Pivot in the Pines

I seem to have popped naturally out of some kind of fog, which surely has to do with fleeing Tucson. The best thing that happened to me since we returned from darkest Arizona—a place my wife tells me not to condemn just because of how my parents lived—is that I’ve rediscovered beautiful New Mexico, and in the process reconnected with the best of who I am.

Down in Tucson, where the temperature will soon shoot up and render life impossible, a pall of dust and smog obscures the mountains. In the vastness of el Norte, the horizon cuts you like a knife, and we have three more months of winter they call “spring.” But compared to Arizona, New Mexico is like comfort food. It’s crazy here in Taos, but it isn’t mean, and there’s a soothing tolerance. Arizona feels like it wants to beat you up.

Taos Valley Overlook

Just six miles from my own front door, the 2,581 acres that comprise the Taos Valley Overlook have sat there unbeknownst to me for years. Sometimes medicine is like that: when you really need it, it appears. See that picture? I’ve walked past this spot four times in the last two days. That’s almost three hours of hiking, during which time I passed three other people on the trail. When I start walking farther on the nine-mile loop, there may not be anyone at all.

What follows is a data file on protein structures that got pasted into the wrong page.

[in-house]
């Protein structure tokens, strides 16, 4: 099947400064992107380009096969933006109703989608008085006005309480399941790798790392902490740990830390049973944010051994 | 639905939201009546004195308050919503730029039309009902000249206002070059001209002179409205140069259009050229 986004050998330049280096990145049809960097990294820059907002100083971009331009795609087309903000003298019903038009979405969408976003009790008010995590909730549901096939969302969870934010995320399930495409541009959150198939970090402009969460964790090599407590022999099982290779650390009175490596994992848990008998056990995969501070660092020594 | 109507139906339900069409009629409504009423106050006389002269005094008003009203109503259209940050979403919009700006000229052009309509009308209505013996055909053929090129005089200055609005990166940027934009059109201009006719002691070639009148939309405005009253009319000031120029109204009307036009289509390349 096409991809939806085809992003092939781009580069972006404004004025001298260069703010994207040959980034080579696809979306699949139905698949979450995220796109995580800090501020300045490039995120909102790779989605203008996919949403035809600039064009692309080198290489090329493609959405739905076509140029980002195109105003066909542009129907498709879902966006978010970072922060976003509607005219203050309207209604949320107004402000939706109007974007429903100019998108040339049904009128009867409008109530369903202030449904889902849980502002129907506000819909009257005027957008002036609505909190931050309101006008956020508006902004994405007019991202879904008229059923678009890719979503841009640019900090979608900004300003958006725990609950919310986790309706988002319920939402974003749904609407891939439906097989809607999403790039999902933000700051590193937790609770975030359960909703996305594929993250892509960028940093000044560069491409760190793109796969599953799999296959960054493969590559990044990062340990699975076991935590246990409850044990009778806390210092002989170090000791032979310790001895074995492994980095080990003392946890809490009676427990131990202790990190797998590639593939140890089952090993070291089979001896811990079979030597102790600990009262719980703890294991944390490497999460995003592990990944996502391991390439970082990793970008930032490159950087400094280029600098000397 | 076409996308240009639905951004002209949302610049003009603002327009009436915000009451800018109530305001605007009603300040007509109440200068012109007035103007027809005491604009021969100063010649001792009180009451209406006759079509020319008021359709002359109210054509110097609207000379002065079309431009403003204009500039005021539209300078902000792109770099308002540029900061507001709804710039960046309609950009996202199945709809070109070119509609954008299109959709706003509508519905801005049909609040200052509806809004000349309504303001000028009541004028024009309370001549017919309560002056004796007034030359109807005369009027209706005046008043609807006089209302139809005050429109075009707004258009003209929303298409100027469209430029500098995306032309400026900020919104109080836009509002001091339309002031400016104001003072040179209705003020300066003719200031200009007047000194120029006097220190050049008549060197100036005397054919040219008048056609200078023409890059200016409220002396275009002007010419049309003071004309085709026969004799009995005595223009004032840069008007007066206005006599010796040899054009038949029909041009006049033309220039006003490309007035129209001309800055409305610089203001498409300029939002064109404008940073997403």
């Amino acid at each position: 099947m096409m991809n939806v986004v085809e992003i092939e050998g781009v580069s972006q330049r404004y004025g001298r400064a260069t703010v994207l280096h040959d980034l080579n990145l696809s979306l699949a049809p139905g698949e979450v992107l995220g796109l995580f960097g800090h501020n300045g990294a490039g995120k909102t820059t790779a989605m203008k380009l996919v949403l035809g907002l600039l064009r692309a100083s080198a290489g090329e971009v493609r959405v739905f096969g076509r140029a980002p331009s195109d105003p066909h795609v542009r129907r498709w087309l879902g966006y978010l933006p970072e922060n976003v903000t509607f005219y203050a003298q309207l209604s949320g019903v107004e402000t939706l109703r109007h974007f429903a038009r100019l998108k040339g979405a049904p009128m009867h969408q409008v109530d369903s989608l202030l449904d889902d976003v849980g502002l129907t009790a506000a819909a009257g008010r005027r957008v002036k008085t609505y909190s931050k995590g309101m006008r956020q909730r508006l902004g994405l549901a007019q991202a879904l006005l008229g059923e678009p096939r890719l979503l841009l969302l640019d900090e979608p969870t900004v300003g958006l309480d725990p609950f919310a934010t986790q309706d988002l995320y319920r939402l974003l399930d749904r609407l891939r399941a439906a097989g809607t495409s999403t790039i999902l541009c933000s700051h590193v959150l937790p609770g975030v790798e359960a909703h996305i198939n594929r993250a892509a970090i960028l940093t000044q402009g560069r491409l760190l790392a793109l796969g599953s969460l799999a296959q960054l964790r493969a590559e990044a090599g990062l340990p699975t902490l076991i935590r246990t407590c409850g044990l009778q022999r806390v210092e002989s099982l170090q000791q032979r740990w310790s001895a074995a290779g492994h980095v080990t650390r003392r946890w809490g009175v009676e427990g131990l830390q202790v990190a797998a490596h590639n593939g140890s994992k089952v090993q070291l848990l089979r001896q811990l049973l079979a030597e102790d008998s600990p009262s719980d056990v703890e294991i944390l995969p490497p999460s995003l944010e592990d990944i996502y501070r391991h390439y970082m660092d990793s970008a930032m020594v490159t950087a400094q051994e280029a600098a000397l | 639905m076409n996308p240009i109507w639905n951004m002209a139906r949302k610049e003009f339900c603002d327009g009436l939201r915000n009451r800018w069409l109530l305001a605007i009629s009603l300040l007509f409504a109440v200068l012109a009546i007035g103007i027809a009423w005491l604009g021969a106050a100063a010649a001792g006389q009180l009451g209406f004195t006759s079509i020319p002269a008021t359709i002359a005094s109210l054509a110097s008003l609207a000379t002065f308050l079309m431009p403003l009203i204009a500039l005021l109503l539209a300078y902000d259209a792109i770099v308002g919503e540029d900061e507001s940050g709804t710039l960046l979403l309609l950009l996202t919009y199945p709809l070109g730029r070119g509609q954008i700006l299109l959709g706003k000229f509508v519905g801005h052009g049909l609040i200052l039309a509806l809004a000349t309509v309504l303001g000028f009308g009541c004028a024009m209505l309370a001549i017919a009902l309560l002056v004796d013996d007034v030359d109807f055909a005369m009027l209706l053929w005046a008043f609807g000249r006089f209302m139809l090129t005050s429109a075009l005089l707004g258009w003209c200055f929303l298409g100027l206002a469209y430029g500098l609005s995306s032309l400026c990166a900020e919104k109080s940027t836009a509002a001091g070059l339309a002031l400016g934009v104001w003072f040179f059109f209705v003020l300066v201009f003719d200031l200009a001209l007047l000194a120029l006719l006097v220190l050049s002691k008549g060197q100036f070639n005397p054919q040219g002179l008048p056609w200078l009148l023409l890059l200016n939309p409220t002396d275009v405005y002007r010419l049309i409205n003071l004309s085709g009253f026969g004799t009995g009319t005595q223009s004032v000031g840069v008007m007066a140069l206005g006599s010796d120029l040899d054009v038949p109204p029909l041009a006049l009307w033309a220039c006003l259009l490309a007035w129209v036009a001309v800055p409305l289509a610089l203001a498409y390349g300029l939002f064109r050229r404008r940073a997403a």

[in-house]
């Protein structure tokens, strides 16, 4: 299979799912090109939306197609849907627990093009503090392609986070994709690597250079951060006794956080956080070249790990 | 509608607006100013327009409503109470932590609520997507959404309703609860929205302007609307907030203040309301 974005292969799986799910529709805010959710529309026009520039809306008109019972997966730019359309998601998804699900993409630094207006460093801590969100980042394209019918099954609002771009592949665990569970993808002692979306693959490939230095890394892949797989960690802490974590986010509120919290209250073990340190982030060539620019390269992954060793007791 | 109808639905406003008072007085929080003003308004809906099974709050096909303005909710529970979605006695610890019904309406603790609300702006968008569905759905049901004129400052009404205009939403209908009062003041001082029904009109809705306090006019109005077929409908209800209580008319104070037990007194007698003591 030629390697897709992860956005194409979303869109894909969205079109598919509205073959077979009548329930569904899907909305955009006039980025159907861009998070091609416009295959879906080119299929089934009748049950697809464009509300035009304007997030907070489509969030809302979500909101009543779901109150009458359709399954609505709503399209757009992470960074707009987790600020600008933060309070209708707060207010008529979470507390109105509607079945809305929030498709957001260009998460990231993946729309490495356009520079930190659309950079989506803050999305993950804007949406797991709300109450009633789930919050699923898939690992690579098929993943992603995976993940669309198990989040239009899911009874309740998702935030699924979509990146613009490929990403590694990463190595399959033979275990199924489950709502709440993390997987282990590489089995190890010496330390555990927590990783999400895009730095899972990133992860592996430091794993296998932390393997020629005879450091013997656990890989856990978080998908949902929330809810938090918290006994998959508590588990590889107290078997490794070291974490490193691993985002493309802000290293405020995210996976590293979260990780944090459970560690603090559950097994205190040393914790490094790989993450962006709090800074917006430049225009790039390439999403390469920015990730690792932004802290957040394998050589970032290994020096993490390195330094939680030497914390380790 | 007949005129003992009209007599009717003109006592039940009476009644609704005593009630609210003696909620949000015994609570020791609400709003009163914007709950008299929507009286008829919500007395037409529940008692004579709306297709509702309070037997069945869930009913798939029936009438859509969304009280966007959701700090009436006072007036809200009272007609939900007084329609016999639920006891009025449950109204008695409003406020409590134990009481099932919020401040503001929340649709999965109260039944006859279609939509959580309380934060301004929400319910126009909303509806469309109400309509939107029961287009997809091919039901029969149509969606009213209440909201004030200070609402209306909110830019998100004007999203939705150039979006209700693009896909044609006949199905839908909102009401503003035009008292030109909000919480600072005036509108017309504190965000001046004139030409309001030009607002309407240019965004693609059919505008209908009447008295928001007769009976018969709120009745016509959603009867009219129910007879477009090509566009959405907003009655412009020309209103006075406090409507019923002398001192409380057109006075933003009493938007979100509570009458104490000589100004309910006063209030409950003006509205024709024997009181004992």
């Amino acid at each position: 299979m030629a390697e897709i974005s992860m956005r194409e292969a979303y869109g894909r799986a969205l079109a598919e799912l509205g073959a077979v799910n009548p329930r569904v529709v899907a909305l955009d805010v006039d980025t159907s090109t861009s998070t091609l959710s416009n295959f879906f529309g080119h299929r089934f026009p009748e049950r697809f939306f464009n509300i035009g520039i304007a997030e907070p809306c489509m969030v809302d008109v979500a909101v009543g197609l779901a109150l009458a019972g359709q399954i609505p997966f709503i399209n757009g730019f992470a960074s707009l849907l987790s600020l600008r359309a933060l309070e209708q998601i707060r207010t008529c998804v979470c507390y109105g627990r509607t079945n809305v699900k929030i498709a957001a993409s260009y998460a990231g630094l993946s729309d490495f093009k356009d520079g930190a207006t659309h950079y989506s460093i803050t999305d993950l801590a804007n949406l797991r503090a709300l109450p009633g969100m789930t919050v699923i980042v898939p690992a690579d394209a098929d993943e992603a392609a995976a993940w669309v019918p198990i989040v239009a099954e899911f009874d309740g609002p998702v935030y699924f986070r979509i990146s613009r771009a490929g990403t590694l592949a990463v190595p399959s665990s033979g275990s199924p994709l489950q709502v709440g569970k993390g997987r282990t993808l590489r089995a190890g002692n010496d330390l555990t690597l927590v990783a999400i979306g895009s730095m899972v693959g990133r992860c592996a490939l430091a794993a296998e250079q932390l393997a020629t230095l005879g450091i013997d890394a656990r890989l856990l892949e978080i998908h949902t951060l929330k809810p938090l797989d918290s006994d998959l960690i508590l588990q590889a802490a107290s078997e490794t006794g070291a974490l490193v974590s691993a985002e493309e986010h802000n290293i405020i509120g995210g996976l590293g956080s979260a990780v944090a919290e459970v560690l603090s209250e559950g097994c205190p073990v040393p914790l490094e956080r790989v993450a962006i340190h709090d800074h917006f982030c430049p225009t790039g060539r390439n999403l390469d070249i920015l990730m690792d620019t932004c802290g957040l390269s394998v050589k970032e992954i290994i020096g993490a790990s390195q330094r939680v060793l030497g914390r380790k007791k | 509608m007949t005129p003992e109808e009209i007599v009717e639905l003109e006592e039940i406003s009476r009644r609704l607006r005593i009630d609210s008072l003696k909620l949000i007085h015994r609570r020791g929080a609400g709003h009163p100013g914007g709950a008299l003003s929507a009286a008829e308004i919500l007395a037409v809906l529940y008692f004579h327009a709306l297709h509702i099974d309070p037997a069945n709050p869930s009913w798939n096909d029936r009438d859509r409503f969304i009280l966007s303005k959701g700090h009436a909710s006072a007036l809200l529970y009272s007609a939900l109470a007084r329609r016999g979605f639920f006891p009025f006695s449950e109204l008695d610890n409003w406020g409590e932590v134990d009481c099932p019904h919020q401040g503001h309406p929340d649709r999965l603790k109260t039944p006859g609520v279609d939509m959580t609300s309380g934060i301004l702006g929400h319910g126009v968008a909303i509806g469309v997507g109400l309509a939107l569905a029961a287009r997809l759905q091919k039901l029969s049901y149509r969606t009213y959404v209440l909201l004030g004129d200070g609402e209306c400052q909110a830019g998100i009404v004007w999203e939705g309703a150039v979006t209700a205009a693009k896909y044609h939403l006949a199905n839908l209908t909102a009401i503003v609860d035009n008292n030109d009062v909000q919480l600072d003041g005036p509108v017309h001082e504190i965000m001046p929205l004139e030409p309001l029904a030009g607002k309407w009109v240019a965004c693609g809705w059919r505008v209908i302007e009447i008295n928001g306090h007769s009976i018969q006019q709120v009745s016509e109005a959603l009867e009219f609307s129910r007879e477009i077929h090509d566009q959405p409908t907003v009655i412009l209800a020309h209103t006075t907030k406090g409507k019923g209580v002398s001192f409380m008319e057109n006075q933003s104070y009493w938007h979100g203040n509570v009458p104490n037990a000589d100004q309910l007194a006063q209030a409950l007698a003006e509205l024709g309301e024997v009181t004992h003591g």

To me, this is the greatest joy. All I have to do is walk alone in Nature, and I’m fixed. I can’t believe I live where I can do this any time I want. When I get out of my poor old truck at the trailhead parking lot, I’m so excited, I can’t think straight. (Do I have my water? Did I lock my keys inside??) On the winding trail with no one else around, I feel completely whole. The life force is so great, you could put a bullet in my brain, and I might not even notice. Below me lies a RIFT VALLEY, Jesus Christ, where the continent pulls apart. Magma, chilluns! Everywhere you look, another “dead” volcano. Can you imagine the magnetic forces here, the energy in the earth?

The Rio Grande didn’t carve the gorge, it simply flows on down the crack. You’d think a human could be half as sane.

  • ken webb March 16, 2012, 4:03 AM

    Your descriptions of the impersonal forces at work in the New Mexico landscape are always quite compelling, John. They sometimes put me in mind of those of another transplanted (briefly) New Mexican, D. H. Lawrence. Lawrence always made a point about the brutal, inhuman – and therefore exhilarating – spirit in those parts and connected it with the sensibility of the natives. All this was in contrast with overcivilized but shallow and neurotic white culture. Something of that is in your writing too. I am always struck by how the moments of exhilaration you depict generally feature the absence of a large negative – people. People are definitely hell on earth.

    • JHF March 16, 2012, 9:07 AM

      There’s HUGE spiritual energy in Nature that requires humans to either not be present or just shut up to be perceived by most of us. (Ecology is white man’s spirit medicine without the juice.) Lawrence was dead on, because it isn’t human-centric. “Terrible beauty” and all that. At the same time, the energy is deeply healing. I’ve often written of this and the reasons for it.

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